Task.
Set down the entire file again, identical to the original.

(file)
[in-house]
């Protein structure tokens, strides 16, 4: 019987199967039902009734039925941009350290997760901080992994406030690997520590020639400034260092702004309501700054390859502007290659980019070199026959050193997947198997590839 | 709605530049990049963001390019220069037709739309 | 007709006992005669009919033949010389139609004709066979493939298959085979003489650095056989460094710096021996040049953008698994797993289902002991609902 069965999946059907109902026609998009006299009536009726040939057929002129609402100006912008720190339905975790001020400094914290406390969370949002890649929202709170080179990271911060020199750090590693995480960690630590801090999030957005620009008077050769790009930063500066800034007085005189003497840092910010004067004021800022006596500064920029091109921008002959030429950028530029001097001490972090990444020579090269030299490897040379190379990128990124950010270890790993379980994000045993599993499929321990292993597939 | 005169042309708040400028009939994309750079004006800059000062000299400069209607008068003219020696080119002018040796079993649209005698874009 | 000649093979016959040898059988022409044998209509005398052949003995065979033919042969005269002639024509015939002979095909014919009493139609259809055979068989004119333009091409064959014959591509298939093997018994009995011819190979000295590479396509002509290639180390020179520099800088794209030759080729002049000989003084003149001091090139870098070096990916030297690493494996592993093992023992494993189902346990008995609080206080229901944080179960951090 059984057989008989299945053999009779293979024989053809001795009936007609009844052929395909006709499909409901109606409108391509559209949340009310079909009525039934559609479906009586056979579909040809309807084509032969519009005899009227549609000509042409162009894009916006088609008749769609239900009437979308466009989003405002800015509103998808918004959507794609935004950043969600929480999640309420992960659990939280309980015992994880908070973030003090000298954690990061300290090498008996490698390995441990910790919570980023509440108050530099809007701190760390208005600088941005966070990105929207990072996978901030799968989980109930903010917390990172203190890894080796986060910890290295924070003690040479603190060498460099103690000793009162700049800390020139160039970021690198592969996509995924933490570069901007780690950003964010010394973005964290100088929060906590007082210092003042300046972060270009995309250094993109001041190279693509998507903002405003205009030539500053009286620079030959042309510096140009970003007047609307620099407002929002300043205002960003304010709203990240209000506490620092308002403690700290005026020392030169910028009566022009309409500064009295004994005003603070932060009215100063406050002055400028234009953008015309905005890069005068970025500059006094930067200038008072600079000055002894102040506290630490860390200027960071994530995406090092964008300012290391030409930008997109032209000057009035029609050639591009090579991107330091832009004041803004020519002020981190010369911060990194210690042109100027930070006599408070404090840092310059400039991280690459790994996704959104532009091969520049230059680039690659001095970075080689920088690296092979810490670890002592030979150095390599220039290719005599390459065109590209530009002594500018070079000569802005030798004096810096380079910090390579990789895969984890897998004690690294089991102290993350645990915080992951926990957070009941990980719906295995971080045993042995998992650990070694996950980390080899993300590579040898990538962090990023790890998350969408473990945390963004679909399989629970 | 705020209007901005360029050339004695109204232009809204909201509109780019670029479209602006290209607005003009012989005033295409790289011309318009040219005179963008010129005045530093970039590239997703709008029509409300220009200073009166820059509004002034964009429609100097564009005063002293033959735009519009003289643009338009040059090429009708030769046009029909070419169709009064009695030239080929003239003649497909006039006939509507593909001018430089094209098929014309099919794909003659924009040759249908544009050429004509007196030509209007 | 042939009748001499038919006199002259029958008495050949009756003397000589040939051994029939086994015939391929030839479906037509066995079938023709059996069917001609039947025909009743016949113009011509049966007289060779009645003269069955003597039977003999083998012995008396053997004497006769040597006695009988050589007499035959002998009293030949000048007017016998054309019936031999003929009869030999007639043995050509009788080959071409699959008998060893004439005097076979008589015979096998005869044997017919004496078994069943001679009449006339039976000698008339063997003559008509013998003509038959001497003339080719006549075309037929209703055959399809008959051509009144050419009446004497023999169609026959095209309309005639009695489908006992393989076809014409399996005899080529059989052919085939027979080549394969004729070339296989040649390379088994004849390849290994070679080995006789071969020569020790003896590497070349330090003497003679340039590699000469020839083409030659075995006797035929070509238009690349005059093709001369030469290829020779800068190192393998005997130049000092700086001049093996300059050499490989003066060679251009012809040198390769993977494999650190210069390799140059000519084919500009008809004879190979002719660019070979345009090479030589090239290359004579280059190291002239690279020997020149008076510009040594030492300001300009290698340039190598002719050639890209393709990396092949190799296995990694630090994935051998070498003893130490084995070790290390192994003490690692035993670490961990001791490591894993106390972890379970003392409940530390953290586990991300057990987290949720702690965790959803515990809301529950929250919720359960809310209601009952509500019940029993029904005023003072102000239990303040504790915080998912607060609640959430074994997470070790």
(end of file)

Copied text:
[in-house]
């Protein structure tokens, strides 16, 4: 019987199967039902009734039925941009350290997760901080992994406030690997520590020639400034260092702004309501700054390859502007290659980019070199026959050193997947198997590839 | 709605530049990049963001390019220069037709739309 | 007709006992005669009919033949010389139609004709066979493939298959085979003489650095056989460094710096021996040049953008698994797993289902002991609902 069965999946059907109902026609998009006299009536009726040939057929002129609402100006912008720190339905975790001020400094914290406390969370949002890649929202709170080179990271911060020199750090590693995480960690630590801090999030957005620009008077050769790009930063500066800034007085005189003497840092910010004067004021800022006596500064920029091109921008002959030429950028530029001097001490972090990444020579090269030299490897040379190379990128990124950010270890790993379980994000045993599993499929321990292993597939 | 005169042309708040400028009939994309750079004006800059000062000299400069209607008068003219020696080119002018040796079993649209005698874009 | 000649093979016959040898059988022409044998209509005398052949003995065979033919042969005269002639024509015939002979095909014919009493139609259809055979068989004119333009091409064959014959591509298939093997018994009995011819190979000295590479396509002509290639180390020179520099800088794209030759080729002049000989003084003149001091090139870098070096990916030297690493494996592993093992023992494993189902346990008995609080206080229901944080179960951090 059984057989008989299945053999009779293979024989053809001795009936007609009844052929395909006709499909409901109606409108391509559209949340009310079909009525039934559609479906009586056979579909040809309807084509032969519009005899009227549609000509042409162009894009916006088609008749769609239900009437979308466009989003405002800015509103998808918004959507794609935004950043969600929480999640309420992960659990939280309980015992994880908070973030003090000298954690990061300290090498008996490698390995441990910790919570980023509440108050530099809007701190760390208005600088941005966070990105929207990072996978901030799968989980109930903010917390990172203190890894080796986060910890290295924070003690040479603190060498460099103690000793009162700049800390020139160039970021690198592969996509995924933490570069901007780690950003964010010394973005964290100088929060906590007082210092003042300046972060270009995309250094993109001041190279693509998507903002405003205009030539500053009286620079030959042309510096140009970003007047609307620099407002929002300043205002960003304010709203990240209000506490620092308002403690700290005026020392030169910028009566022009309409500064009295004994005003603070932060009215100063406050002055400028234009953008015309905005890069005068970025500059006094930067200038008072600079000055002894102040506290630490860390200027960071994530995406090092964008300012290391030409930008997109032209000057009035029609050639591009090579991107330091832009004041803004020519002020981190010369911060990194210690042109100027930070006599408070404090840092310059400039991280690459790994996704959104532009091969520049230059680039690659001095970075080689920088690296092979810490670890002592030979150095390599220039290719005599390459065109590209530009002594500018070079000569802005030798004096810096380079910090390579990789895969984890897998004690690294089991102290993350645990915080992951926990957070009941990980719906295995971080045993042995998992650990070694996950980390080899993300590579040898990538962090990023790890998350969408473990945390963004679909399989629970 | 705020209007901005360029050339004695109204232009809204909201509109780019670029479209602006290209607005003009012989005033295409790289011309318009040219005179963008010129005045530093970039590239997703709008029509409300220009200073009166820059509004002034964009429609100097564009005063002293033959735009519009003289643009338009040059090429009708030769046009029909070419169709009064009695030239080929003239003649497909006039006939509507593909001018430089094209098929014309099919794909003659924009040759249908544009050429004509007196030509209007 | 042939009748001499038919006199002259029958008495050949009756003397000589040939051994029939086994015939391929030839479906037509066995079938023709059996069917001609039947025909009743016949113009011509049966007289060779009645003269069955003597039977003999083998012995008396053997004497006769040597006695009988050589007499035959002998009293030949000048007017016998054309019936031999003929009869030999007639043995050509009788080959071409699959008998060893004439005097076979008589015979096998005869044997017919004496078994069943001679009449006339039976000698008339063997003559008509013998003509038959001497003339080719006549075309037929209703055959399809008959051509009144050419009446004497023999169609026959095209309309005639009695489908006992393989076809014409399996005899080529059989052919085939027979080549394969004729070339296989040649390379088994004849390849290994070679080995006789071969020569020790003896590497070349330090003497003679340039590699000469020839083409030659075995006797035929070509238009690349005059093709001369030469290829020779800068190192393998005997130049000092700086001049093996300059050499490989003066060679251009012809040198390769993977494999650190210069390799140059000519084919500009008809004879190979002719660019070979345009090479030589090239290359004579280059190291002239690279020997020149008076510009040594030492300001300009290698340039190598002719050639890209393709990396092949190799296995990694630090994935051998070498003893130490084995070790290390192994003490690692035993670490961990001791490591894993106390972890379970003392409940530390953290586990991300057990987290949720702690965790959803515990809301529950929250919720359960809310209601009952509500019940029993029904005023003072102000239990303040504790915080998912607060609640959430074994997470070790």